IDENTIFYING THE IMPACT OF NEGATIVE FEEDBACK AND LEARNERS' RESPONSES ON ESL QUESTION DEVELOPMENT
Swain's (1985, 1995, 2000) output hypothesis states that language production is facilitative of second language (L2) learning. An important component of the output hypothesis involves pushing learners to produce appropriate, accurate, and complex language (Swain, 1993), which may occur when interlocutors provide learners with negative feedback (Gass, 1997, 2003; Long, 1996; Mackey, in press; Pica, 1994; Swain & Lapkin, 1995). When learners modify their previous utterances in response to negative feedback, learning opportunities are created by both the provision of negative feedback and the production of modified output. Consequently, it is difficult to determine how these interactional features—alone or in combination—positively impact L2 development. The current study examines the impact of negative feedback and learners' responses on English as a second language (ESL) question development, which is operationalized as stage advancement in Pienemann and Johnston's developmental sequence for ESL question formation (Pienemann & Johnston, 1987; Pienemann, Johnston, & Brindley, 1988). Thai English as a foreign language (EFL) learners (n = 60) carried out a series of communicative tasks with native English speakers in four conditions that provided different negative feedback and modified output opportunities and also completed four oral production tests over an 8-week period. Analysis of the treatment data identified the amount of modified output involving developmentally advanced question forms produced by the learners, and analysis of the test data revealed whether the learners' stage assignment changed over time. Logistic regression indicated that the only significant predictor of ESL question development was the production of modified output involving developmentally advanced question forms in response to negative feedback. a(Received July 6 2004)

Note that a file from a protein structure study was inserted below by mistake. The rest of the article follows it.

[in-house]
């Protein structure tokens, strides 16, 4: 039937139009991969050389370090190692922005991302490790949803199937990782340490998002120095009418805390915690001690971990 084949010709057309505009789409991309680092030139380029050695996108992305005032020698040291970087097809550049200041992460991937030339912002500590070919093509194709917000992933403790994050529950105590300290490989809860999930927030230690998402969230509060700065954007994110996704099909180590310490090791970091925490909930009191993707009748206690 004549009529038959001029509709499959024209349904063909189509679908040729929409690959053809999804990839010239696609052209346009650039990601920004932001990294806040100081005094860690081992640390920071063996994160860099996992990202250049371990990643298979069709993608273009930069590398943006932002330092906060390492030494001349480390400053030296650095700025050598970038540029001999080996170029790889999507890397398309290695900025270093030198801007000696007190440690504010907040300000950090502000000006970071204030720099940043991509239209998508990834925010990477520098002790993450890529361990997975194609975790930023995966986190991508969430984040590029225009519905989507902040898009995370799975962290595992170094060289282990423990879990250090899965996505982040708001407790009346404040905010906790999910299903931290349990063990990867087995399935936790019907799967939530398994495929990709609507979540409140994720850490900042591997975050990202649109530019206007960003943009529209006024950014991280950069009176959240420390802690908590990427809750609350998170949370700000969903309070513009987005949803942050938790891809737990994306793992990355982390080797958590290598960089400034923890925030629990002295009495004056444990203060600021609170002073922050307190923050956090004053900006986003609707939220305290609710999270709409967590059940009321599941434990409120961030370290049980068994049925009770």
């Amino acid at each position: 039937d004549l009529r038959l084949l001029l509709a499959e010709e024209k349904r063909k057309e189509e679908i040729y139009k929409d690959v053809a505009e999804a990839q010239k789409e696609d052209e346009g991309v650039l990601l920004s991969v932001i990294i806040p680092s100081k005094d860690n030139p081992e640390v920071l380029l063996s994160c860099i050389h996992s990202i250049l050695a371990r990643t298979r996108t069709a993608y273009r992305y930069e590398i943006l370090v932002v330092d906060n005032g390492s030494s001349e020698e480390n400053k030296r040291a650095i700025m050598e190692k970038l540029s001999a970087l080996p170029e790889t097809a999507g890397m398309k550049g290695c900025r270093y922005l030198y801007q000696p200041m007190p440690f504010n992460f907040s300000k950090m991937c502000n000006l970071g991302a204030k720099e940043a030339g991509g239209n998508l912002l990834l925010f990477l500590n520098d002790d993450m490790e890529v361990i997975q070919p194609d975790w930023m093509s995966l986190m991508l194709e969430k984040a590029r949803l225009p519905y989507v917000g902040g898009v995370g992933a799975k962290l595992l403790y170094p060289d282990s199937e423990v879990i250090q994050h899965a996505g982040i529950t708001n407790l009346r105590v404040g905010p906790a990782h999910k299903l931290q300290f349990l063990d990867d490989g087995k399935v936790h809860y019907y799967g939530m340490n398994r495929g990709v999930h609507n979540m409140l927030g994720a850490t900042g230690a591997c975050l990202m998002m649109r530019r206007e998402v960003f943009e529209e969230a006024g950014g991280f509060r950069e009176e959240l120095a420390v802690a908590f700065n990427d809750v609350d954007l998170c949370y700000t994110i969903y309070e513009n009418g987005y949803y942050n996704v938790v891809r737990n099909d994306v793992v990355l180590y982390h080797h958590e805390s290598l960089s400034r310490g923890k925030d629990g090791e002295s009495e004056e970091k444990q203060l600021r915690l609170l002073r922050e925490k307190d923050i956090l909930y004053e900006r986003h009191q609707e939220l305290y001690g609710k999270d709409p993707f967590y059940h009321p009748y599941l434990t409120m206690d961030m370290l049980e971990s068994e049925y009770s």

c1 Kim McDonough, University of Illinois, Urbana-Champaign, 3070 Foreign Languages Building, MC-172, 707 S. Mathews Avenue, Urbana, IL 61801; e-mail: firstname.lastname@example.org.
a I am grateful to Alison Mackey for her insightful comments on this paper and on the dissertation research on which it is based. I also thank Rhonda Oliver, Jeff Connor-Linton, Jennifer Leeman, Jenefer Philp, Ana-Maria Nuevo, and the anonymous SSLA reviewers for their valuable comments. Any errors, of course, are my own.